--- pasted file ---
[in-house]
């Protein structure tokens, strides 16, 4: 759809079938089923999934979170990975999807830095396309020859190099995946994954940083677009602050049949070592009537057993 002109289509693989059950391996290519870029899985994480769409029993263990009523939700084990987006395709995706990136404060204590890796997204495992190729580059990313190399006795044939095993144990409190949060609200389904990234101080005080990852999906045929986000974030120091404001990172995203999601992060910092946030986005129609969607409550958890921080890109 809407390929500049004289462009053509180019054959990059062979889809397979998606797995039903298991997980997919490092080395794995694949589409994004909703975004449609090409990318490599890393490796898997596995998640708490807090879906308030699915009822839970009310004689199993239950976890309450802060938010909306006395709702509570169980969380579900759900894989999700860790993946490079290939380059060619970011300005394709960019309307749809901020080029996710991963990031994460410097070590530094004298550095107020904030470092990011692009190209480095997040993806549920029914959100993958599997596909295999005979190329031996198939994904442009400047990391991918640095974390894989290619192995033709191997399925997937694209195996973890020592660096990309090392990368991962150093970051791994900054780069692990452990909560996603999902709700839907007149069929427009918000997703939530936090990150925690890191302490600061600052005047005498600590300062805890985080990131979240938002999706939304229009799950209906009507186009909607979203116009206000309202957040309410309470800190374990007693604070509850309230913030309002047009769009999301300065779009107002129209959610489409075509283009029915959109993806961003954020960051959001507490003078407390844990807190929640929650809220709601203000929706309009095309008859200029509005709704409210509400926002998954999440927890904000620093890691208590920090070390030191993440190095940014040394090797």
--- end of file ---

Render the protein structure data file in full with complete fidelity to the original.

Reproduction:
[in-house]
């Protein structure tokens, strides 16, 4: 759809079938089923999934979170990975999807830095396309020859190099995946994954940083677009602050049949070592009537057993 002109289509693989059950391996290519870029899985994480769409029993263990009523939700084990987006395709995706990136404060204590890796997204495992190729580059990313190399006795044939095993144990409190949060609200389904990234101080005080990852999906045929986000974030120091404001990172995203999601992060910092946030986005129609969607409550958890921080890109 809407390929500049004289462009053509180019054959990059062979889809397979998606797995039903298991997980997919490092080395794995694949589409994004909703975004449609090409990318490599890393490796898997596995998640708490807090879906308030699915009822839970009310004689199993239950976890309450802060938010909306006395709702509570169980969380579900759900894989999700860790993946490079290939380059060619970011300005394709960019309307749809901020080029996710991963990031994460410097070590530094004298550095107020904030470092990011692009190209480095997040993806549920029914959100993958599997596909295999005979190329031996198939994904442009400047990391991918640095974390894989290619192995033709191997399925997937694209195996973890020592660096990309090392990368991962150093970051791994900054780069692990452990909560996603999902709700839907007149069929427009918000997703939530936090990150925690890191302490600061600052005047005498600590300062805890985080990131979240938002999706939304229009799950209906009507186009909607979203116009206000309202957040309410309470800190374990007693604070509850309230913030309002047009769009999301300065779009107002129209959610489409075509283009029915959109993806961003954020960051959001507490003078407390844990807190929640929650809220709601203000929706309009095309008859200029509005709704409210509400926002998954999440927890904000620093890691208590920090070390030191993440190095940014040394090797």